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Marshall, Thomas Henry (Harry) (1862–1909)

by G. C. Bolton

This article was published in Australian Dictionary of Biography, Supplementary Volume, (MUP), 2005

Thomas Henry (Harry) Marshall (c.1862-1909), publican and politician, was born probably at Bailup, west of Toodyay, Western Australia, son of Edward Marshall, ex-convict timberworker, and his wife Louisa, née Harris. In 1883-86 Harry worked as a clerk and shop assistant in South Australia. On 7 April 1886 at Trinity Church of England, Adelaide, he married Clara Wilhelmina Ohlmeyer. Returning to Western Australia, between 1886 and 1894 he was successively a baker, an import merchant and a publican at Fremantle.

Marshall served on the Fremantle Municipal Council (1888-91, 1893-94), acted as secretary of the Lumpers' Association (founded 1890) and the Liberal Association, and was a committee-member of the Fremantle Rowing Club and an official of the (Australian Rules) football club. Gaoled for twenty-four hours in 1891, following involvement in a riot at Fremantle oval, he was welcomed by a brass band on his release. That year his wife died in Adelaide; on 19 October 1892 Marshall married Jane Ann McLean at Fremantle Congregational Church.

When the Legislative Council became elective in July 1894, Marshall nominated for one of the three West Province seats. In the same month the Supreme Court of Western Australia upheld a fine of £750 against him for breaches of the customs regulations, involving a strong suspicion of forgery. Because of his detention by a sheriff's officer he was unable to make the customary speech to the electors. Enough voters thought him victimized to ensure his election to the conservative, property-owning council. The West Australian was scandalized: Marshall's return was 'a reproach to the entire colony' which 'brought a sense of intolerable shame to every respectable person in the community'. He was the first son of an ex-convict to enter Western Australia's parliament. But his performance was brief and unremarkable. Declaring himself a staunch supporter of Sir John Forrest's government, he spoke seldom and only on Fremantle matters. Late in 1894 he went to the Murchison goldfields as licensee of the Excelsior Hotel, Cue. In June 1895 he was declared bankrupt, probably because of his fine, and his seat became vacant after a constitutional debate in the Legislative Council.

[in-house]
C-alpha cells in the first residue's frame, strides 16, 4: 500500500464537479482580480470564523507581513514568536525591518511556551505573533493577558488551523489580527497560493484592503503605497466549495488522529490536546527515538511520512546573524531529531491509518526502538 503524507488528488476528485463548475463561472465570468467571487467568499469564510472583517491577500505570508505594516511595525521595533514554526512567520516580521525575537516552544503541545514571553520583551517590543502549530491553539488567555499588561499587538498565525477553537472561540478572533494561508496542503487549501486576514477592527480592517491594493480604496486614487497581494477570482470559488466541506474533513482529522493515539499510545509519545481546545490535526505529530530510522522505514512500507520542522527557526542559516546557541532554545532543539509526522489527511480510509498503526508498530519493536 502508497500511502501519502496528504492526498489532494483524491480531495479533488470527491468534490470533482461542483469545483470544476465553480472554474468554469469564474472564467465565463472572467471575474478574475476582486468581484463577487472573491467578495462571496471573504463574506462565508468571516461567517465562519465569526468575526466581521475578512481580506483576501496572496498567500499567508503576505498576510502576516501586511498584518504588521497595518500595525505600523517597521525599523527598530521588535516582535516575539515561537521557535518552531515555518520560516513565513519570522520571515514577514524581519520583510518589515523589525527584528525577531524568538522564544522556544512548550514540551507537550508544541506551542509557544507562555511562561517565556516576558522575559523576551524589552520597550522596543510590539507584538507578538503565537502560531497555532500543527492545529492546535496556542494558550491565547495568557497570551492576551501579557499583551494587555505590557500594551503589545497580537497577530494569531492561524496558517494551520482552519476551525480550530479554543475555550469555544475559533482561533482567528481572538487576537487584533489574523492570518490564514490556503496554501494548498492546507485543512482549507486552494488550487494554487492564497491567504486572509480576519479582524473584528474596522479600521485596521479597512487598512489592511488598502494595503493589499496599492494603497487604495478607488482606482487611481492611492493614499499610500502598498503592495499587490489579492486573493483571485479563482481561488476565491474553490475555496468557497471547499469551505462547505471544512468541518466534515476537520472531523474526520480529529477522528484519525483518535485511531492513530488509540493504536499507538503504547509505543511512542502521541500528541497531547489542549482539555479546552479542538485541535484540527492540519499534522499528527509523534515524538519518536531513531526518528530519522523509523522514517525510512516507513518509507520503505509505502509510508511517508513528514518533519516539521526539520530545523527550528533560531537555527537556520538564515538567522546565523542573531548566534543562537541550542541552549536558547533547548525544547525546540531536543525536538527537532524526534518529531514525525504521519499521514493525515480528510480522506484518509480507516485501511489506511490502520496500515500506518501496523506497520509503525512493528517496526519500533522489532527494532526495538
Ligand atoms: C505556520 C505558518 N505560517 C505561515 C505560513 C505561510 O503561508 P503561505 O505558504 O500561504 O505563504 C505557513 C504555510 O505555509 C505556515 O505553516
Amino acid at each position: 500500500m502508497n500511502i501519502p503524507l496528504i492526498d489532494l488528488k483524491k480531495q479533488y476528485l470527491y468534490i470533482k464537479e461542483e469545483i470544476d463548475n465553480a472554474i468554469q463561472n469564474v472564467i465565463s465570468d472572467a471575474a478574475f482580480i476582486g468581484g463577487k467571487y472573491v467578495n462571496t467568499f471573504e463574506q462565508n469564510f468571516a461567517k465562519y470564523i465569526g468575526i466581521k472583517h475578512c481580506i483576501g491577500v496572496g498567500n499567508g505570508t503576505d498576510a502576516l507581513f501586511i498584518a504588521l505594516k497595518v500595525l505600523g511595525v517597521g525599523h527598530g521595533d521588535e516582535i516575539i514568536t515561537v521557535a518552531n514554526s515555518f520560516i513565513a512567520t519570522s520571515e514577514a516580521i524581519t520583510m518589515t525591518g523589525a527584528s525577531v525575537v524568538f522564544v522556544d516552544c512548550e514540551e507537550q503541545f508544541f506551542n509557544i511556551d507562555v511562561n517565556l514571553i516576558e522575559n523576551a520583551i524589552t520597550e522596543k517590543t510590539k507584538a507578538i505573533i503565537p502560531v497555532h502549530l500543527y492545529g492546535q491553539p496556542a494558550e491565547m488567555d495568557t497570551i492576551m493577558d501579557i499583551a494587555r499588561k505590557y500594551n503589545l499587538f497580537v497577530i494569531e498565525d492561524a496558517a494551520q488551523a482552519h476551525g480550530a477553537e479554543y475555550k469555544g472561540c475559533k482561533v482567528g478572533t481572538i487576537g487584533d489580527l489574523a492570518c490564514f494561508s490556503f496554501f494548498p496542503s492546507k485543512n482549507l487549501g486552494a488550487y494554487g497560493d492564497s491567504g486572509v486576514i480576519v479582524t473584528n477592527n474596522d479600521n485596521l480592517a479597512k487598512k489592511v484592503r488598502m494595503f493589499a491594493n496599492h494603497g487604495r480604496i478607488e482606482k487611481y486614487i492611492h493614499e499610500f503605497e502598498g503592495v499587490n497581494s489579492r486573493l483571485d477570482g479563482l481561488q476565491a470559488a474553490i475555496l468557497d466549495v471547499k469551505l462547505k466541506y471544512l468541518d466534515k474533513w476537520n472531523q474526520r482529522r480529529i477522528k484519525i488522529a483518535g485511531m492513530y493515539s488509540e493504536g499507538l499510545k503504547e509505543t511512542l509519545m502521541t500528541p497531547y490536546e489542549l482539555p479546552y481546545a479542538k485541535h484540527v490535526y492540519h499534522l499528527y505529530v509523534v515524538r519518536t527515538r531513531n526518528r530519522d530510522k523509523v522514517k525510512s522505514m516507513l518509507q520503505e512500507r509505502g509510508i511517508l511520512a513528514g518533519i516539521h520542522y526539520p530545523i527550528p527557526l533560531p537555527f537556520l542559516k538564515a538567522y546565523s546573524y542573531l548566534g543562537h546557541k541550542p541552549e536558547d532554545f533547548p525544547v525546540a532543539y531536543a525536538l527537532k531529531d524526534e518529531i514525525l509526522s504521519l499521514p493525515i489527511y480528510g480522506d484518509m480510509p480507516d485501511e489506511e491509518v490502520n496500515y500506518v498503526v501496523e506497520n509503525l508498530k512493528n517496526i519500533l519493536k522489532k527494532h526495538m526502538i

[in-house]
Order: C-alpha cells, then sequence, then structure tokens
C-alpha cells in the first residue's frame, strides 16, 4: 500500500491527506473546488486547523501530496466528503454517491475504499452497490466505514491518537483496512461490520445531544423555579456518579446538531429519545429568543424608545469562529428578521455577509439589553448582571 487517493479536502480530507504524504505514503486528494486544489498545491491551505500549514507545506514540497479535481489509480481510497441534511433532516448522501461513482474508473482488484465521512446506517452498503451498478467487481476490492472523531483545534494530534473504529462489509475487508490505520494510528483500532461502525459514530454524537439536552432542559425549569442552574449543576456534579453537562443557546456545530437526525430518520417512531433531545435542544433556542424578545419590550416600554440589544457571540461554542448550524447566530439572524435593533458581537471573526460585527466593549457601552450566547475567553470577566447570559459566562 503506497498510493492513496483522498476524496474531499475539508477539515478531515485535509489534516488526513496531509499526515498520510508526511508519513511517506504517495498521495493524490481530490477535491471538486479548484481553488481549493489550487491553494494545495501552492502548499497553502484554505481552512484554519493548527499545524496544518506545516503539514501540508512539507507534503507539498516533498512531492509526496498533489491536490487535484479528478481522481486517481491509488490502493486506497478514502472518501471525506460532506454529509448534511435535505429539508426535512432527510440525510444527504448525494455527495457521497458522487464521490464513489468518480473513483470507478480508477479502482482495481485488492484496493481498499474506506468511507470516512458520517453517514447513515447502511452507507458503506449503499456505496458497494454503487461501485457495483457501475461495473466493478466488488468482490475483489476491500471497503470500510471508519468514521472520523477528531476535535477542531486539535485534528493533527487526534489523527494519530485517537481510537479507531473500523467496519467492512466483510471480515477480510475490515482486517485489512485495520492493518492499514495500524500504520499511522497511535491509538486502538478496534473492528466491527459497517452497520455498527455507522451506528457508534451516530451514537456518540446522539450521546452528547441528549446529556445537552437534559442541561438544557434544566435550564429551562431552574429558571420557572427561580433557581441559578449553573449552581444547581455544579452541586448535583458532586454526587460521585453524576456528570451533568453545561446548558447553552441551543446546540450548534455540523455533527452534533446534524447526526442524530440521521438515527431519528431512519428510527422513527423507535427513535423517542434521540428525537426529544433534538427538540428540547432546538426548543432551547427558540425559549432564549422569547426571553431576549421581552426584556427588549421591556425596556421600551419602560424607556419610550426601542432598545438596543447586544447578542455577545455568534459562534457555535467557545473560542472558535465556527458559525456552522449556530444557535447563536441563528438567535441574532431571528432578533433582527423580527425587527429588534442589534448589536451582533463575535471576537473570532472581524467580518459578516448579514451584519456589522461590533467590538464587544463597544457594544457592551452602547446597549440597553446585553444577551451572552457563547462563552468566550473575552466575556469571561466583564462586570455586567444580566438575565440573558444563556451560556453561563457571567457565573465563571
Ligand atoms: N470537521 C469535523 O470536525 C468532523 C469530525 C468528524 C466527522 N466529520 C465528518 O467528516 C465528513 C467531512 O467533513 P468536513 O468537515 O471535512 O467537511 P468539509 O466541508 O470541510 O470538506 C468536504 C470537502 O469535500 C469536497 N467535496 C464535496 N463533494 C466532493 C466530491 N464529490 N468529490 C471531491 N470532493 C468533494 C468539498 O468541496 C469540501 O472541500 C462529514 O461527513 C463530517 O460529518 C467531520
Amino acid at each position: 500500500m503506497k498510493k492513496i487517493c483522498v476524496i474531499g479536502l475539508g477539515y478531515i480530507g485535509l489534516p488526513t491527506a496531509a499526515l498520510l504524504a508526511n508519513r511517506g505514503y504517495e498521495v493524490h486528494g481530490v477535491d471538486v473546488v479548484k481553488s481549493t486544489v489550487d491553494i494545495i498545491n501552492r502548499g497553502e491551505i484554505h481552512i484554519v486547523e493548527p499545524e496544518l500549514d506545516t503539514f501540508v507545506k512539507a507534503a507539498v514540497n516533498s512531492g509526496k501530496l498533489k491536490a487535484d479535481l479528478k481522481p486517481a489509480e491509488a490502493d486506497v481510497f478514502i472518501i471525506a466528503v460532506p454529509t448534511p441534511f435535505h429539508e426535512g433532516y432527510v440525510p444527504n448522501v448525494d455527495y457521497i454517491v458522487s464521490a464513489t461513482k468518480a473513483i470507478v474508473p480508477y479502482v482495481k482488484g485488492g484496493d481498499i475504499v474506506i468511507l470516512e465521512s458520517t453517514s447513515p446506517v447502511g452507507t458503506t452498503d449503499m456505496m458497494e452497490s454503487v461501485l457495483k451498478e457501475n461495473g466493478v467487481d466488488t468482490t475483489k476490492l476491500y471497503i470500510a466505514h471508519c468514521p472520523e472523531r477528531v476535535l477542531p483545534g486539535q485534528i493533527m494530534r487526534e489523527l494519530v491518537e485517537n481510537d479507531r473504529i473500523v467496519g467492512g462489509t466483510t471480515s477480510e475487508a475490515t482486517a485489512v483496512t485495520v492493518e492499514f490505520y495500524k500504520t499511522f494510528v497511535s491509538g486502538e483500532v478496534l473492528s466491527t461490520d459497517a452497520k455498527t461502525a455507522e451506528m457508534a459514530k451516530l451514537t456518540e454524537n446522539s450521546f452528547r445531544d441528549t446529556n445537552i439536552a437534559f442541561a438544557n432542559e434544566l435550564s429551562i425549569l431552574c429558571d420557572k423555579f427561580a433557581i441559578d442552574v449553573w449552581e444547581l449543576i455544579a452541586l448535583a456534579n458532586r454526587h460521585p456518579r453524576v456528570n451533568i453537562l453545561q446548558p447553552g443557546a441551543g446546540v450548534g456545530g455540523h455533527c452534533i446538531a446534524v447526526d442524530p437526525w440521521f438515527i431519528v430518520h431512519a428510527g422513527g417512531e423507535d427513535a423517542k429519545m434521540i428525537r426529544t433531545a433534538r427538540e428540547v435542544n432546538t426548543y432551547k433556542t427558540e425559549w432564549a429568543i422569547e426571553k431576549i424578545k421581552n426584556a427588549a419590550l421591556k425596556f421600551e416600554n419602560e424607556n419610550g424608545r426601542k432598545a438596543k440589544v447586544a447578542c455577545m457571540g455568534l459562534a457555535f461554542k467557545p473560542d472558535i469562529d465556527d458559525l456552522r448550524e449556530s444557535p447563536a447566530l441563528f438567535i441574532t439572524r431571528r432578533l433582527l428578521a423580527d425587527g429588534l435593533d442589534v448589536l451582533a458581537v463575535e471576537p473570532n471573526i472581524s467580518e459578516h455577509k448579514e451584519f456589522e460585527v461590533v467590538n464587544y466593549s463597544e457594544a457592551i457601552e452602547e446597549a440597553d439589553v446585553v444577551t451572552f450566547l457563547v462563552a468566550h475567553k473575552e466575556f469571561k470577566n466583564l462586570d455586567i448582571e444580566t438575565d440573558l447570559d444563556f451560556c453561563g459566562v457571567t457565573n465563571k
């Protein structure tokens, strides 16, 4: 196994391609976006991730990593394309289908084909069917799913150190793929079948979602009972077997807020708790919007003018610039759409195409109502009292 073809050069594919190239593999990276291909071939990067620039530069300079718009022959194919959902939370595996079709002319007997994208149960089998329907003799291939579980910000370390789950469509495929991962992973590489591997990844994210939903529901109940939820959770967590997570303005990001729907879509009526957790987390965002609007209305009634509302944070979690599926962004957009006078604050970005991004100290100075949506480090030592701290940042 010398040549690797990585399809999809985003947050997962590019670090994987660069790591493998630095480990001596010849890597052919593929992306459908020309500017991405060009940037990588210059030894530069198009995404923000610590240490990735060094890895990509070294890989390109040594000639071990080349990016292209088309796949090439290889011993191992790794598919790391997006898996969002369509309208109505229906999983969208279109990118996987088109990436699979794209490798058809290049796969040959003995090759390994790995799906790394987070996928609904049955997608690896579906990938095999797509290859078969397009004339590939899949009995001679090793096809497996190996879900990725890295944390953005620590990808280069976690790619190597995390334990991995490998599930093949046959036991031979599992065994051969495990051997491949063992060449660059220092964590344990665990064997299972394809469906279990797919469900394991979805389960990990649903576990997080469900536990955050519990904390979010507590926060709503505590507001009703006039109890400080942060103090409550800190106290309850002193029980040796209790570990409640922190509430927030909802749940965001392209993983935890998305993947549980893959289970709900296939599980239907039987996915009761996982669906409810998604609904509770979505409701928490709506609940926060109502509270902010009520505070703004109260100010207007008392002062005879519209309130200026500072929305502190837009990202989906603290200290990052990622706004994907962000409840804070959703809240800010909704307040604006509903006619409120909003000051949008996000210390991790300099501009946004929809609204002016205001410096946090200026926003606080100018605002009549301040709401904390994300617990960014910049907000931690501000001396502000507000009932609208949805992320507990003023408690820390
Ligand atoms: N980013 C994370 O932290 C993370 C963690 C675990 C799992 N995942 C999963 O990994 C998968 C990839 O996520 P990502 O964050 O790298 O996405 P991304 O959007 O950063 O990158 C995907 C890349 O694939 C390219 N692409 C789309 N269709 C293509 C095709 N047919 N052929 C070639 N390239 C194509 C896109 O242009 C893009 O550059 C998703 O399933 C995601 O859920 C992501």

At Cue Marshall founded the Excelsior brewery and a cordial manufactory and again showed himself a keen sportsman, being patron of the local cycling club and president of the Central Murchison Football Association. His popularity was apparently unaffected by his imprisonment for twelve months in 1898 for larceny of part of an aerated water machine. He served on Cue Municipal Council in 1906-09 and on the local water board. In 1908 he moved to nearby Day Dawn, as licensee of the Great Fingall and Day Dawn hotels, and was still on the municipal council when he died of gastroenteritis on 28 December 1909. He was buried in Cue cemetery with Anglican rites, and was survived by his wife and their three sons, and by two daughters and one son of his first marriage. An early example of sporting populism in Western Australia, Marshall probably found himself out of his depth in parliament and contented himself with energetic community activities and larrikin entrepreneurship.

Select Bibliography

  • C. T. Stannage (ed), A New History of Western Australia (Perth, 1981)
  • D. Black and G. Bolton, Biographical Register of the Members of the Parliament of Western Australia, vol 1 (Perth, 2001)
  • Western Mail, 7 July 1894, p 10
  • West Australian, 17 July 1894, p 3, 18 July 1894, p 4
  • Geraldton Express, 27 May 1898, p 3
  • Murchison Times, 30 Dec 1909, p 3.

Citation details

G. C. Bolton, 'Marshall, Thomas Henry (Harry) (1862–1909)', Australian Dictionary of Biography, National Centre of Biography, Australian National University, http://adb.anu.edu.au/biography/marshall-thomas-henry-harry-13079/text23659, published first in hardcopy 2005, accessed online 24 November 2017.

This article was first published in hardcopy in Australian Dictionary of Biography, Supplementary Volume, (MUP), 2005

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